Writing Contest Honorable Mention: Political instability and civil unrest - greatest challenge facing children affected by HIV/AIDS in Nigeria :: Articles :: News and Exchange :: OVCsupport.net

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Writing Contest Honorable Mention: Political instability and civil unrest - greatest challenge facing children affected by HIV/AIDS in Nigeria

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By Onuh Elaigwu Ezekiel

The failure in the global response to children affected by HIV/AIDS cannot be overcome by simply doing “more of the response”. They point to deep flaws at the heart of the response to date. It has devastated the lives and hopes of millions of children worldwide, including Nigeria. The response from governments and their partners has been hampered by flaws that weaken results where needs are greatest. Well intentioned, but misdirected, efforts drain resources that could be invested in more effective approaches. As a result, despite growing concern and mobilization, the response to children affected by HIV/AIDS falls short of what it should achieve. To date: Their caregivers providing the support to deliver better outcome for children and the children infected with this epidemic are faced with enormous challenges (Reviewed Jay W. Marks, MD; 2012)HIV / AIDS affect virtually every aspect of child development and jeopardizes the enjoyment of children’s rights. They undermine health and schooling, reinforce marginalization and deprivation, and place the burdens of loss, fear and adult responsibility onto the shoulders of children. In Nigeria, it is estimated that 280052 children are infected with HIV (NACA Global HIV/AIDS response progress report 2012).

In Nigeria, there is high conflict and war resulting to destruction of infrastructure, loss or displacement of heads of households and in the case of women or female, they carry disproportionate burden as heads of households. This situation does not allow the necessary conditions required to combat HIV/AIDS. Today, the insecurity conditions have directly affected interventions targeted at combating and mitigating the impact of HIV/AIDS, its prevention and therefore further increased vulnerability of children and their households to HIV/AIDS. Political instability and political crisis have an undeniable impact upon children living with HIV/AIDS as the combat against the infection in children can only be effective as much as security of service providers (NGOs, CSOs, and the relevant networks) is guaranteed. The girl child  is worse off in the face of the crisis as most have been displaced from their protective layers  as a result of the death of either one or both parents, have become heads of households, dropped out of school and are out there searching for daily income to cater to the needs of their siblings. Research has shown that in Asia, displaced people said the spread of HIV/AIDS was by poverty, lack of reproductive services (singh; 2004). In big cities of Nigeria, girl children affected by this illness are faced with the challenge of accepting or exchanging sex for food and money in war affected areas, they become sex workers to earn living because of their social and economic vulnerability, exposed to coercive sex, wide spread rape especially in conflict situation which are serious violation of their fundamental human rights. During this period there is inconsistence in advocacy, ban in travelling for development partners resulting in little or no support for the children.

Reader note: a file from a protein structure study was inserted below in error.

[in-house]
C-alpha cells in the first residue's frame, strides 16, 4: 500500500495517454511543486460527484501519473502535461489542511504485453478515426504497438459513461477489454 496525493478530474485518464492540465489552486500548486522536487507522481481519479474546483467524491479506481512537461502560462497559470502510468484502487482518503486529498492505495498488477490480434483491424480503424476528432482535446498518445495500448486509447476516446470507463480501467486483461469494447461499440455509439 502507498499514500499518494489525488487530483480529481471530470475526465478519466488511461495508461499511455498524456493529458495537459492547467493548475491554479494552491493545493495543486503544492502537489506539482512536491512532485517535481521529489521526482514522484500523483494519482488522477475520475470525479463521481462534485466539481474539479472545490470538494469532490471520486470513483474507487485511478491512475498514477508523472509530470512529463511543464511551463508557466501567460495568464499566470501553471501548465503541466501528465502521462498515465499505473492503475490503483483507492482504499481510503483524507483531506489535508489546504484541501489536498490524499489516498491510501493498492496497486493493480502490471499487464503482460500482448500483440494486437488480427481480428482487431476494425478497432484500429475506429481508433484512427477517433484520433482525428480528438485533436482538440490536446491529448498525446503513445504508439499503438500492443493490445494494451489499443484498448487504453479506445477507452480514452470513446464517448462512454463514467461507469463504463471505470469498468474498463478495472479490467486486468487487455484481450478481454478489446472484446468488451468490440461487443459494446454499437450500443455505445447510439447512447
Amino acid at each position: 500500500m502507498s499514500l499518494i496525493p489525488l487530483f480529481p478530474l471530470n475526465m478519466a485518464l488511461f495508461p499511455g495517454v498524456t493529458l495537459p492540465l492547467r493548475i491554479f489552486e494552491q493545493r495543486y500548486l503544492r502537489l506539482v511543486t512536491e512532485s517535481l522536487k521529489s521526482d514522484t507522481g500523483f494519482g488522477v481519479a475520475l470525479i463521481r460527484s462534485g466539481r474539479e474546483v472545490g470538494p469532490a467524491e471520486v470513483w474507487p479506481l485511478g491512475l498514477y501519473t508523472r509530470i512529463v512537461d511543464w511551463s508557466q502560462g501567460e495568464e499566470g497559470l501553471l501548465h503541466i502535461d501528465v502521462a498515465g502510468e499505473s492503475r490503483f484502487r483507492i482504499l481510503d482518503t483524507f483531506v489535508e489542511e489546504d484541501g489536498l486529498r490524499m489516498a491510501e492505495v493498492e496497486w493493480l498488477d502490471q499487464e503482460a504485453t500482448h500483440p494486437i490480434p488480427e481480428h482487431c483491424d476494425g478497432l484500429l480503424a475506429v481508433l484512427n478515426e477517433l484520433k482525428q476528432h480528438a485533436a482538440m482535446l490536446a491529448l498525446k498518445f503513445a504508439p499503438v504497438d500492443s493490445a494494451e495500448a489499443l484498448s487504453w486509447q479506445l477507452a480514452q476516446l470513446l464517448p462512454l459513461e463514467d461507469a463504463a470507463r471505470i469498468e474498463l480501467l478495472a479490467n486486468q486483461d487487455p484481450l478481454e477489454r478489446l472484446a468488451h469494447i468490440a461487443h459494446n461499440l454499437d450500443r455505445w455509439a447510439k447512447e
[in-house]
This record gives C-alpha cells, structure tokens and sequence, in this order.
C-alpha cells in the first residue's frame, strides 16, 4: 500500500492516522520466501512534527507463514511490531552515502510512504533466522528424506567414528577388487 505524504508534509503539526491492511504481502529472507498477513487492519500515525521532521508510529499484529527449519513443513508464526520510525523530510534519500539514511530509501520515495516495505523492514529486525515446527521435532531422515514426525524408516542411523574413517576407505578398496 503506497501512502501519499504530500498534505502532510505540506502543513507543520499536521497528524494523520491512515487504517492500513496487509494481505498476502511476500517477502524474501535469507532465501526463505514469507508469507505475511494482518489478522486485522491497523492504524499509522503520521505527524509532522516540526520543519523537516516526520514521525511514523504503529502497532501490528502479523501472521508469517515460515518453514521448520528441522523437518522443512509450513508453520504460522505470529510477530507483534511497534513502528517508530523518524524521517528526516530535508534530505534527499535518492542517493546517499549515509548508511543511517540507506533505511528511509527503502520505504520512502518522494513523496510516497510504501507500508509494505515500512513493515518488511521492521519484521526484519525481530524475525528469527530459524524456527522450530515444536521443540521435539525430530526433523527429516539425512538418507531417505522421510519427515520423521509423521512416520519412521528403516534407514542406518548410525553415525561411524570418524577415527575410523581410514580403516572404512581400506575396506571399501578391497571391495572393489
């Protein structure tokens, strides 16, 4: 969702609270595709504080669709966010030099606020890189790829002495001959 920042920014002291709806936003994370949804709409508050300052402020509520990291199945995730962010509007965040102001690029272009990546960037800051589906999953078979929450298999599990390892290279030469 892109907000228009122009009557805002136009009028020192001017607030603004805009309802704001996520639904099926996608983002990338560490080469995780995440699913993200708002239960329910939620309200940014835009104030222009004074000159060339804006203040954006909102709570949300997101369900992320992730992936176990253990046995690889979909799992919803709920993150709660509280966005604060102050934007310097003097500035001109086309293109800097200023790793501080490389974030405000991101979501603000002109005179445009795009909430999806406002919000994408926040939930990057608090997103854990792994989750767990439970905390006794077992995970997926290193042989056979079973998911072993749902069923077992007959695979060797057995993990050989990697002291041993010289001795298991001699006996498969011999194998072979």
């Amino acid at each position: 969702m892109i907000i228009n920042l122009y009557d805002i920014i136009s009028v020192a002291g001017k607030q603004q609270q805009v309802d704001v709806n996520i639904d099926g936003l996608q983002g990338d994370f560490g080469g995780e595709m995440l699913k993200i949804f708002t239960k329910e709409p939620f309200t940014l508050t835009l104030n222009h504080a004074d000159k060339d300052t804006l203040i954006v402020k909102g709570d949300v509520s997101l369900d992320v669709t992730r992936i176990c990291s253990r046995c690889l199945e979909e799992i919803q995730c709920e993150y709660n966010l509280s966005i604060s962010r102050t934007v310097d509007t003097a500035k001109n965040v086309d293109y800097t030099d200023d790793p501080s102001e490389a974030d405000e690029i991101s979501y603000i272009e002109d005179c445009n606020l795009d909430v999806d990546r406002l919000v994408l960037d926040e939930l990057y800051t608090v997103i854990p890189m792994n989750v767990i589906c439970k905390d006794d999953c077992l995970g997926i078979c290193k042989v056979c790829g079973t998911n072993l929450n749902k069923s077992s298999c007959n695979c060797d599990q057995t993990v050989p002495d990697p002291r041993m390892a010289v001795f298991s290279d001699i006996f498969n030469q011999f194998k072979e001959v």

Children living with HIV often experience many negative changes in their lives and can start to suffer neglect, including emotional neglect, long before they are orphaned. Eventually, they may suffer the emotional trauma that results this period. These psychological problems become more severe if a child is forced to separate from their siblings upon becoming orphaned. As a result of this, children living with HIV/AIDS face serious challenge accessing basic necessities such as shelter, food, clothing, health and education as their family is displaced.

In conclusion, Government of Nigeria should formulate and implement laws through the appropriate agency to curtail the incessant conflict in the nation.

ABOUT THE AUTHOR: Onuh Elaigwu Ezekiel was born on October 25th 1986 indigene of Benue State Nigeria. He is a graduate of Chemical Engineering from Abubakar Tafawa Balewa University Bauchi . He attended mount Saint Gabriel's Secondary School Makurdi and currently undergoing my NYSC in Management Sciences for Health under the Community support Project in Abuja. He attends Living Faith church Jikwoyi Abuja.

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